11. Singapore addresses the problem of inflation mainly through our exchange rate policy. At its last monetary policy review, the MAS announced that it would allow a slightly stronger appreciation of the Singapore dollar. In fact, since the beginning of 2007, the Singapore dollar has appreciated by 11% against the US dollar.
12. However, there is a limit to how much we can allow the Singapore dollar to rise to fight inflation that is caused by higher oil and imported food prices. It will require a dramatic strengthening of the Singapore dollar if we wanted to do this. But it will hurt our exports and economic growth badly. The right approach therefore is to keep our Singapore dollar policy focused on controlling inflation over the medium term and not to try to offset the immediate effects of higher oil and food prices. The rise in oil and commodity prices is a new reality in the world economy that Singapore like every other country has to adjust to.
Avoiding a Second Round of Inflation
13. What we have to do however is to prevent a second round of inflation in Singapore, following the first round of price increases due to food and fuel prices. This is what our Singapore dollar policy is aimed at doing. But this second round of inflation can come about if wages move up to offset the increase in inflation. It will lead to a wage-price spiral, and continued high inflation in Singapore, which everyone will lose from. It would also affect Singapore's competitiveness, and our ability to create jobs. In this regard, the tripartite partners comprising the Government, the Labour Movement and the Employers, have worked well together to help workers adjust and mitigate the second-cycle impact of inflation.
14. The National Wages Council (NWC) raised the concern that pushing up wage increases solely to keep pace with the high inflation rate will undermine our competitiveness and will not be sustainable over the longer run. However, the NWC has asked employers to provide one-off lump-sum payments to help their workers in these difficult times. Several of SISEU's management partners have already paid the lump-sum payment, and many more are in discussion with the union.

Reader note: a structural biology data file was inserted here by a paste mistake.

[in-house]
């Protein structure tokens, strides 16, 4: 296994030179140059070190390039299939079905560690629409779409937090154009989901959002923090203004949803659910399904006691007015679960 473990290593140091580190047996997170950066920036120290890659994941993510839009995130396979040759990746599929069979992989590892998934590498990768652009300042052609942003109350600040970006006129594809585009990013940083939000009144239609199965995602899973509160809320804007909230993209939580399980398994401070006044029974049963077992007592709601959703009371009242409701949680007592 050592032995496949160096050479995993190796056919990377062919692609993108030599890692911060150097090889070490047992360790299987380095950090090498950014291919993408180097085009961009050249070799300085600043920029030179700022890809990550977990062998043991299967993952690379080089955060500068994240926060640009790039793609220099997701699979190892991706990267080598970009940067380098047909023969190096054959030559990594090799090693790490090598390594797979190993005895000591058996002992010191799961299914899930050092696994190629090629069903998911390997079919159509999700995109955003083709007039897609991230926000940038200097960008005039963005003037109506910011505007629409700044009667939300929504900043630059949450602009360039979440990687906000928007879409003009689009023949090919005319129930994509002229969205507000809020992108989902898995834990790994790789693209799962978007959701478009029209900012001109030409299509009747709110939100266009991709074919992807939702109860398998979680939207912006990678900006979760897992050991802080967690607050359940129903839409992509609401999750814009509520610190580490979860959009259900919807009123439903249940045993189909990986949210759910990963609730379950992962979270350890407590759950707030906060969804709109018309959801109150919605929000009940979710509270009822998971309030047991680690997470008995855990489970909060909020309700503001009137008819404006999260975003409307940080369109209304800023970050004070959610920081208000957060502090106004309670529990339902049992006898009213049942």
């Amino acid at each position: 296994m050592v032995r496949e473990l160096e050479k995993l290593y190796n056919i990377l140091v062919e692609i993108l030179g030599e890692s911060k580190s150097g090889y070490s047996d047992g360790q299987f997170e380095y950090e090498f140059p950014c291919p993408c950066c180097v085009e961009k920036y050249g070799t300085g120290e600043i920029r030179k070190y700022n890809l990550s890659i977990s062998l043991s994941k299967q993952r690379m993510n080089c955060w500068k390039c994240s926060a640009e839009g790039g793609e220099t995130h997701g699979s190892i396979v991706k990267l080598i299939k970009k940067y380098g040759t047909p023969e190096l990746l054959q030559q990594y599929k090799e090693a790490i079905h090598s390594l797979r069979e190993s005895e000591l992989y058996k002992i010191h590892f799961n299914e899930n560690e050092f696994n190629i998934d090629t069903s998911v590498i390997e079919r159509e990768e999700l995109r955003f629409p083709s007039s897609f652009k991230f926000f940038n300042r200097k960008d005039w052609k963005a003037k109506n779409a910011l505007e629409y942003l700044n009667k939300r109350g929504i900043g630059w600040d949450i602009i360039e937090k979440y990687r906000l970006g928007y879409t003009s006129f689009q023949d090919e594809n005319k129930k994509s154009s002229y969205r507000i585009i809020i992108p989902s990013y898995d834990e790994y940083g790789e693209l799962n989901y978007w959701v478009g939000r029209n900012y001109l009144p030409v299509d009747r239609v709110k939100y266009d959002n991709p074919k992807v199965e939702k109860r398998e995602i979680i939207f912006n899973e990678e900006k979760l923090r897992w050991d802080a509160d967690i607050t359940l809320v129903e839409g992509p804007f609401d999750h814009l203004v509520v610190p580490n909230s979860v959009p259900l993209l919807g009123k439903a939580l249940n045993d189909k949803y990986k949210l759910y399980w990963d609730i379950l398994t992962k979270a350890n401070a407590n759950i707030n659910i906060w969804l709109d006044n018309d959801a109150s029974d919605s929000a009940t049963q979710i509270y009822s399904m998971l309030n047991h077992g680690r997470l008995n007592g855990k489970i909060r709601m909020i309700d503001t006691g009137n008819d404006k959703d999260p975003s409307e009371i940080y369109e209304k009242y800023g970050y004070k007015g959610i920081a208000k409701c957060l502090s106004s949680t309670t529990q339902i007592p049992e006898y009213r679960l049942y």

15. There is however another reason why wages do not need to rise to offset inflation this year. The Government has also provided assistance to help Singaporeans cope with inflation in the form of $500 million in GST Credits and Senior Citizen Bonuses, and the sharing of its budget surplus. The assistance has been targeted especially at low-wage workers and older workers, as well as families with children.
16. Take the example of a low-income family consisting of a woman in her late 40s earning $1,200/month, living in a 3-room flat, and supporting her two retired parents. Assuming inflation for the year is say 6% this year, their annual spending would increase by about $1,100 for the year. However, the family would receive three times this amount, $3,300, from Growth Dividends, GST Credits and Senior Citizens Bonus as well as rebates on their utility, S&CC bills. The breadwinner would also receive $350 in cash through the WIS scheme and another $850 in CPF to help her save for her retirement. Taking together the assistance in cash and government top-ups to the families savings in CPF and Medisave, the family would receive $5,000 in all.
17. Or to take another example, a middle income family - a middle-aged couple, both working and with two secondary-school aged children. The family's combined household income is $4,900 - the median household income last year. The estimated impact of inflation on expendit ures would be about $3,000 for the whole year. This is about $2,000 more than if we had a normal rate of inflation of about 2% this year. However, this family would receive $3,600 in total benefits from the government this year, comprising $1,600 in cash and top-ups to each child's Post-Secondary Education Account (PSEA) to help pay for their post-secondary education.
Enhancing Productivity and Employment
18. The lasting solution to inflation is to press on with the efforts to help workers upgrade their skills, to improve their productivity and to earn better wages. We can also help our experienced mature workers stay employed and help home-makers get back to work. This would not only raise the income of households, but would also help our companies cope with the tight labour market.